MEDVID BY MEDVID v. Lambert, 621 F. Supp. 575 (E.D. La. 1985)
November 8, 1985
David H. LAMBERT, Director, District 28, U.S. Immigration and Naturalization Service; Alan Nelson, Commissioner of the Immigration and Naturalization Service; Edwin Meese, Attorney General for the United States of America; George Schultz, Secretary of State of the United States of America; James Baker, Secretary of the Treasury of the United States of America; Rear Admiral Clyde T. Lusk, Jr., District Commander, 8th District, United States Coast Guard; and Captain Lindak, Captain of the Port of New Orleans, U.S. Coast Guard, Respondents.
United States District Court, E.D. Louisiana.
William P. Quigley, New Orleans, La., for petitioner.
William F. Baity and Daniel S. Linhardt, Asst. U.S. Attys., New Orleans, La., for respondents.
ORDER AND REASONS
FELDMAN, District Judge.
Before the Court is a Petition for Writ of Habeas Corpus in which the petitioners, as next friends on behalf of seaman Medvid, ask this Court to order the defendants to stop the departure of the SS Marshal Konev from leaving the territorial waters of the United States without first releasing *576 seaman Medvid from the ship so that the defendants can present him before this Court in order to inquire into the voluntariness of his expressed desire to return to the Soviet Union.
This Court has doubts about the standing of the plaintiffs. Although in the prior application for a temporary restraining order in Civil Action No. 85-5065 this Court assumed that the plaintiffs there had standing, evidence offered by the plaintiffs themselves in that case now indicate to this Court that seaman Medvid was not under the influence of drugs during his several interviews with the on-site U.S. team on the Coast Guard vessel and at the Naval facility. Thus, the question of Medvid's incompetence, for purposes of Rule 17(c) of the Federal Rules of Civil Procedure has been seriously cast in doubt. Nevertheless, Rule 17(c) might not be plaintiffs key to standing, and, therefore this Court continues to assume the plaintiffs here have standing. 28 U.S.C. § 2242; Weber v. Garza, 570 F.2d 511 (5 Cir.1978).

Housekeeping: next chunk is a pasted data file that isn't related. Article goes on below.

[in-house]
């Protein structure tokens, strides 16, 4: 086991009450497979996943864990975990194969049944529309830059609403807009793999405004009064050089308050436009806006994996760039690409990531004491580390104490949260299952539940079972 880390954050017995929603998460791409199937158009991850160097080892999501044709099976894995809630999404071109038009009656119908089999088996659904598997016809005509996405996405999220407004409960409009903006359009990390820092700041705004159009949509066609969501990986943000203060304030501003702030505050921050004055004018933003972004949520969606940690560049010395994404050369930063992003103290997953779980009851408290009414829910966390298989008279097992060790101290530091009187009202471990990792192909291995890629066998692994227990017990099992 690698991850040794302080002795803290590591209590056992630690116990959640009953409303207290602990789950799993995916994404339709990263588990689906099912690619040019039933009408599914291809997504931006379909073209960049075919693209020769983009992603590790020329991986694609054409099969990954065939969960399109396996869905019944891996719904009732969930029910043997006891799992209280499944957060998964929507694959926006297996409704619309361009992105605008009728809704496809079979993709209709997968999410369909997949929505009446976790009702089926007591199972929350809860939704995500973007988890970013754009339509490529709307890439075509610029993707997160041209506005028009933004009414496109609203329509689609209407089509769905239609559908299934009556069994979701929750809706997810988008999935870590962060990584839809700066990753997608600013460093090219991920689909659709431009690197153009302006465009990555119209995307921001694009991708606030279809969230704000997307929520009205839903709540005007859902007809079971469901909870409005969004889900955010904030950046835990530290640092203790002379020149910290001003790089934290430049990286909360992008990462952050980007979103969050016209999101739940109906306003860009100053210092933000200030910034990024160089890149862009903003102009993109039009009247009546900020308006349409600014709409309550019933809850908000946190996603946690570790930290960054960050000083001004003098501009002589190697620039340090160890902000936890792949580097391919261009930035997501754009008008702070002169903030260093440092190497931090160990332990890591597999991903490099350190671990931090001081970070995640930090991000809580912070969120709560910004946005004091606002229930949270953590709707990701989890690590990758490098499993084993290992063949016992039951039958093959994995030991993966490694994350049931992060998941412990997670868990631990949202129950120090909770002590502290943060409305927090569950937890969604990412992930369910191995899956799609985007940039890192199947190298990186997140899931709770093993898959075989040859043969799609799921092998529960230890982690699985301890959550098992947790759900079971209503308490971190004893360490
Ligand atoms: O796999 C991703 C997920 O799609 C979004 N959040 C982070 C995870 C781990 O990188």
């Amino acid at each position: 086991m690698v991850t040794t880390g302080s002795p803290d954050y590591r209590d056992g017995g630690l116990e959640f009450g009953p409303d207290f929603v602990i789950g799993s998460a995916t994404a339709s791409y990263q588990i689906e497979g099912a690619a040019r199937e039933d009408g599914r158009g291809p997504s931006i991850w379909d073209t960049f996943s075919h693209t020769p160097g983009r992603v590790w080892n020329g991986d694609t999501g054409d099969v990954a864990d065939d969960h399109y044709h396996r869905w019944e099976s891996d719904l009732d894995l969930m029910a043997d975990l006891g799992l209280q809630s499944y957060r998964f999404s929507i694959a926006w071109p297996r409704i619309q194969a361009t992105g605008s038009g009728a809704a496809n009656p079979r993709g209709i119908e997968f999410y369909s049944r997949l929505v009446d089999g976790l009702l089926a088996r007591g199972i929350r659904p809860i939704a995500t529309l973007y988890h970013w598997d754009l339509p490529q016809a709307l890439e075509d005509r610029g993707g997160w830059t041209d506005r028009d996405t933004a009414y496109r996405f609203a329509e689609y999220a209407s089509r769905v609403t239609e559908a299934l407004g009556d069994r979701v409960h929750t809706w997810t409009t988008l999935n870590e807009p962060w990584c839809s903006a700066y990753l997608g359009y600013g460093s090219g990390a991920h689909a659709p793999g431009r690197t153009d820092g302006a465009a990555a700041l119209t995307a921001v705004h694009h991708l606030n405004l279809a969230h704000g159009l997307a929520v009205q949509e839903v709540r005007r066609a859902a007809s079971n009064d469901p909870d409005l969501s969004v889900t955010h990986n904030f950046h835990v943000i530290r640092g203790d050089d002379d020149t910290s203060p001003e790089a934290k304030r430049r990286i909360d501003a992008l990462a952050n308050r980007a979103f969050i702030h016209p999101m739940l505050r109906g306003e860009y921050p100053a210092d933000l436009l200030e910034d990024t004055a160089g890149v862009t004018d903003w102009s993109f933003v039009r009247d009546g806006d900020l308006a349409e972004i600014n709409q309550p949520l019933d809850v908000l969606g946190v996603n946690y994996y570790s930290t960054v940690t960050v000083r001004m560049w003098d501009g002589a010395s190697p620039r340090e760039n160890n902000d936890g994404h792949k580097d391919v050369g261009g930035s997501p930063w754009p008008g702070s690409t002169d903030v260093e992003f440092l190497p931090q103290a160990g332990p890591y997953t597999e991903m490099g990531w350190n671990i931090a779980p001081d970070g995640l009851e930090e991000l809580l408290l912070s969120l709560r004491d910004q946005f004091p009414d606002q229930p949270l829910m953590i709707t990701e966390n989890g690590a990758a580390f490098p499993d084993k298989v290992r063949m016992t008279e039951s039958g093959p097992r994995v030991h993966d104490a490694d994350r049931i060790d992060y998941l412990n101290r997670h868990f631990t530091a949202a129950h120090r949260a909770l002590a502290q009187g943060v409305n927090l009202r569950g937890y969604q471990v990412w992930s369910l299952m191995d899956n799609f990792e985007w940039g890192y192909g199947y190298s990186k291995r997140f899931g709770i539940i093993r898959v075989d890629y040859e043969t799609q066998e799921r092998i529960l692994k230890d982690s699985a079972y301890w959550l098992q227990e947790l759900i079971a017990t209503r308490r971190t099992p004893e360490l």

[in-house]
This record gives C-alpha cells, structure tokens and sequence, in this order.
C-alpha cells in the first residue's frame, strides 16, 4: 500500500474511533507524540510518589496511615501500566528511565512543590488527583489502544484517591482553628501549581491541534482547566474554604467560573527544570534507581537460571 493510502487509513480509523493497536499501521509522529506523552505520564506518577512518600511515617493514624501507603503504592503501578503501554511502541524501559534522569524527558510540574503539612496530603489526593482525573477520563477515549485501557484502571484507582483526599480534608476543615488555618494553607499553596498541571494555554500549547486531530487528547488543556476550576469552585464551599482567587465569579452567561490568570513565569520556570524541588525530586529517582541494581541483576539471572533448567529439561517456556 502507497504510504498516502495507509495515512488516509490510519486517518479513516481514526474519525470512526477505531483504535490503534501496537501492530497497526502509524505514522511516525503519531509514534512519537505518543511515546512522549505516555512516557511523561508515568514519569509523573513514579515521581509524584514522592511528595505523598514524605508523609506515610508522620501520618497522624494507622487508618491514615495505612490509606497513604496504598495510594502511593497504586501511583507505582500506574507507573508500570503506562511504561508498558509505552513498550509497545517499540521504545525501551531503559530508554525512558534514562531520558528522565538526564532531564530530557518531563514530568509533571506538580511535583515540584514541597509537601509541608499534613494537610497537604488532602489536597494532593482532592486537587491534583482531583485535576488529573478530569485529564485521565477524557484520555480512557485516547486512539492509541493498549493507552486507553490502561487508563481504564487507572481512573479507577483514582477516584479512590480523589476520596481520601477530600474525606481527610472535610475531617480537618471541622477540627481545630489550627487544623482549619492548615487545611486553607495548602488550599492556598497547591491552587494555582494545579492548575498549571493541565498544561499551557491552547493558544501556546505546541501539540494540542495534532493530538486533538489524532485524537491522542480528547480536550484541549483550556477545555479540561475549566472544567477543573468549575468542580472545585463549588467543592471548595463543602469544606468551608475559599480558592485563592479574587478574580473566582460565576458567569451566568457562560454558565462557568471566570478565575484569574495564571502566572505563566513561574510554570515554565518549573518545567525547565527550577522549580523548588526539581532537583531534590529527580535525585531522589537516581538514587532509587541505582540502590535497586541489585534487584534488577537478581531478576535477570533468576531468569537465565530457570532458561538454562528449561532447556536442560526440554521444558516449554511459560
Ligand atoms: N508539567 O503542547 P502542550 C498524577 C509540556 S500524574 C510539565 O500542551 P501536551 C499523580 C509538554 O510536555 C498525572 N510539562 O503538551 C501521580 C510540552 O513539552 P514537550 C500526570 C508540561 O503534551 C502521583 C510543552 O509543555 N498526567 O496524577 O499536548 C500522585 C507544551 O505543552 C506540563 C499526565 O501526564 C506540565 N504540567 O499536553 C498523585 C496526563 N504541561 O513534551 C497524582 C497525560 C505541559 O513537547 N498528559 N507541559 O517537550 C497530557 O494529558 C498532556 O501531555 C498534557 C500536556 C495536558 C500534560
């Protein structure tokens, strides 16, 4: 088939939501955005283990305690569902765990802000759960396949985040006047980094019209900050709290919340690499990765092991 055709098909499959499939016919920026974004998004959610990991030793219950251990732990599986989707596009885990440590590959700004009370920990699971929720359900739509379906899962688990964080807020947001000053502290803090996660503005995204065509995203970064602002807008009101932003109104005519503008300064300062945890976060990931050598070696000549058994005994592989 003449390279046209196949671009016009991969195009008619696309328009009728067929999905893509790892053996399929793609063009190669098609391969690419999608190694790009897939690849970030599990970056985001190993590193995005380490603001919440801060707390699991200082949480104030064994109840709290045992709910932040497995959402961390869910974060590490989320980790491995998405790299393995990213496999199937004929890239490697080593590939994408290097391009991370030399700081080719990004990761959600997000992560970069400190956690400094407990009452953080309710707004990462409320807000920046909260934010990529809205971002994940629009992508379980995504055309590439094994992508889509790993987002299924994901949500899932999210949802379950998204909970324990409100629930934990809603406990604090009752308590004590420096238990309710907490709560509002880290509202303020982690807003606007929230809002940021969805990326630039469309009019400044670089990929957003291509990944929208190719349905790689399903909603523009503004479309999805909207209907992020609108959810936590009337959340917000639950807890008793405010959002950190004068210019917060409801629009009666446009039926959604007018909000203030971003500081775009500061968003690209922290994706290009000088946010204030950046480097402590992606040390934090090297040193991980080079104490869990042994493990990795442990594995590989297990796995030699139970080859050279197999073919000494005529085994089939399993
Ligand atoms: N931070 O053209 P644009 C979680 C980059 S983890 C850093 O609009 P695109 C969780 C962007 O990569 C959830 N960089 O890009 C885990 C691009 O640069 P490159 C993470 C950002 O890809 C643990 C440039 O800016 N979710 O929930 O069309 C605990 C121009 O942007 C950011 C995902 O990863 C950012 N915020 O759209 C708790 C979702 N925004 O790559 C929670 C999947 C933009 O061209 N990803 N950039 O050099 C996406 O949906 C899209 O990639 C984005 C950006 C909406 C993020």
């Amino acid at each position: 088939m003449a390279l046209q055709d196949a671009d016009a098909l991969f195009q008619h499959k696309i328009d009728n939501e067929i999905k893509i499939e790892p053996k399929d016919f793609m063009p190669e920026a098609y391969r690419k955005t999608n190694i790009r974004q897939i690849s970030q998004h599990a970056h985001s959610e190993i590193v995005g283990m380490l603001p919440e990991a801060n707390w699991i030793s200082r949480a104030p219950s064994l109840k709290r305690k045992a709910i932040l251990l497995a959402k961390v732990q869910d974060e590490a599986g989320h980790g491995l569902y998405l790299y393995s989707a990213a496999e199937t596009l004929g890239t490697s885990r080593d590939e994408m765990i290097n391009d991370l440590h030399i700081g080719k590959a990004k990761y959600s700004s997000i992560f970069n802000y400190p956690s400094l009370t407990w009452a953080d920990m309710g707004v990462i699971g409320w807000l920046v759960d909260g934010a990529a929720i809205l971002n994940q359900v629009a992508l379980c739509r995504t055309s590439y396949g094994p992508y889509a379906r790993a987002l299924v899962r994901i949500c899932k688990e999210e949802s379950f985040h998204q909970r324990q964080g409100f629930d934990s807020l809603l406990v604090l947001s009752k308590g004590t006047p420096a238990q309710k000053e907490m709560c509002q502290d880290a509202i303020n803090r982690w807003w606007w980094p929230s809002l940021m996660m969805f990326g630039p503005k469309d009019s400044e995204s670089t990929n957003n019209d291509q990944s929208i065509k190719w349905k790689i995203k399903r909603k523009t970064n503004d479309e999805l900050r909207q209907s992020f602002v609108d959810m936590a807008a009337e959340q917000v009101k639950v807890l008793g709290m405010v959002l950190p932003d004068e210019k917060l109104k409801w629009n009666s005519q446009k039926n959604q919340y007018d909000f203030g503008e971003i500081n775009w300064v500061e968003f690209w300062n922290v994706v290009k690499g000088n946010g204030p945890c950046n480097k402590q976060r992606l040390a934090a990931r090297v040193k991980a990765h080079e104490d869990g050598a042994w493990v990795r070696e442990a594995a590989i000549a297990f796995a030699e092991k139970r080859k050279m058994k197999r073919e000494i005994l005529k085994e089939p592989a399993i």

Entitlement To Relief
Is the Writ of Habeas Corpus appropriate here? Nothing is more fundamental in our law than that the Great Writ can only issue to the person having custody of the person detained so that the custodian can be directed to produce at the hearing the body of the person detained. See 28 U.S.C. § 2243. Plaintiffs admit that the defendants do not have actual custody but, rather, they argue that the defendants have constructive custody by virtue of their administrative ability to deter the ship's departure. Such an argument strains reason and common sense, and does not contemplate the requisite constructive control over the person of seaman Medvid which this Court believes the law contemplates. The pivotal ingredient is control over the person. These defendants simply do not have control over Medvid except in the most indirect, metaphysical sense. See Billiteri v. United States Board of Parole, 541 F.2d 938, 948 (2 Cir.1976); Mackey v. Gonzalez, 662 F.2d 712 (11 Cir. 1981); United States v. Roberts, 152 F.2d 841 (2 Cir.1946); McDowell v. Sacramento Local Board Group Boards 21, 22 and 23, Selective Service System, 264 F. Supp. 492 (E.D.Cal. 1967).
Further, this Court cannot ignore the fact that on this date the United States Supreme Court unanimously denied the application of the plaintiffs in the District of Columbia case for injunctive relief or, alternatively, for a writ of habeas corpus. Although the denial of the United States Supreme Court is not necessarily binding on this Court, it cannot be ignored as a guide-post, and an important one. Rule 27.3 of the Supreme Court.
Finally, this Court must reiterate what it said in its Order and Reasons on November 6, 1985. The charges regarding the circumstances of seaman Medvid are cruelly serious ones. They must not be treated callously. But a greater principle is at stake: the doctrine of separation of powers and the propriety of the Federal Judiciary in meddling with foreign affairs. Plaintiffs have candidly admitted that the relief they request, simply stated, is to ask this Court to stop the departure of the Marshal Konev from American territorial waters. That is a decision for the Executive and Legislative branches of our Government, not the Federal Judiciary. The independence of the Federal Judiciary is a marvel in the history of Western Civilization. Indeed, that independence at times has resulted in decisions which have had long lasting political and social consequences. We do not shirk from the responsibility of that independence. But we must balance the consequences of what plaintiffs seek against the public interest when an international confrontation could result. In the final analysis, this Court weighs the public interest as being the more serious one in these sobering circumstances.
Accordingly, for the reasons stated,
IT IS ORDERED:
The Petition for Writ of Habeas Corpus is DENIED. See 28 U.S.C. § 2243.